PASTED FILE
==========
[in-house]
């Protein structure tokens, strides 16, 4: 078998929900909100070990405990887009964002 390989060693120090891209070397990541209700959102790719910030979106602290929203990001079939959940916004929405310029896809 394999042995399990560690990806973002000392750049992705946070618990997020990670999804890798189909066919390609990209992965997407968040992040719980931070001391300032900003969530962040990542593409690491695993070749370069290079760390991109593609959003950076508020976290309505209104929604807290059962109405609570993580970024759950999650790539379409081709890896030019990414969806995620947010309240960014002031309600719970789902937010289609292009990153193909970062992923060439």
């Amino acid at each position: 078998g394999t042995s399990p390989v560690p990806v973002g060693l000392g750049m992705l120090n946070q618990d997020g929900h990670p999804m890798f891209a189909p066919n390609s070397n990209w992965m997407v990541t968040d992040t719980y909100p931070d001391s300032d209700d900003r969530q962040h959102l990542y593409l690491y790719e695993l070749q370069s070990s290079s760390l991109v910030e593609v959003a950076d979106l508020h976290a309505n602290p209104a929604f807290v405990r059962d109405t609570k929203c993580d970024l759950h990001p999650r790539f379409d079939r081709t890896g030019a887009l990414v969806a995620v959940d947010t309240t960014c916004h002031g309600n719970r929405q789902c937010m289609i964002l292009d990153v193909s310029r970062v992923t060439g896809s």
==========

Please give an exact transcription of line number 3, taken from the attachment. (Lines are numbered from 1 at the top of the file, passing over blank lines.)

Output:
């Amino acid at each position: 078998g394999t042995s399990p390989v560690p990806v973002g060693l000392g750049m992705l120090n946070q618990d997020g929900h990670p999804m890798f891209a189909p066919n390609s070397n990209w992965m997407v990541t968040d992040t719980y909100p931070d001391s300032d209700d900003r969530q962040h959102l990542y593409l690491y790719e695993l070749q370069s070990s290079s760390l991109v910030e593609v959003a950076d979106l508020h976290a309505n602290p209104a929604f807290v405990r059962d109405t609570k929203c993580d970024l759950h990001p999650r790539f379409d079939r081709t890896g030019a887009l990414v969806a995620v959940d947010t309240t960014c916004h002031g309600n719970r929405q789902c937010m289609i964002l292009d990153v193909s310029r970062v992923t060439g896809s």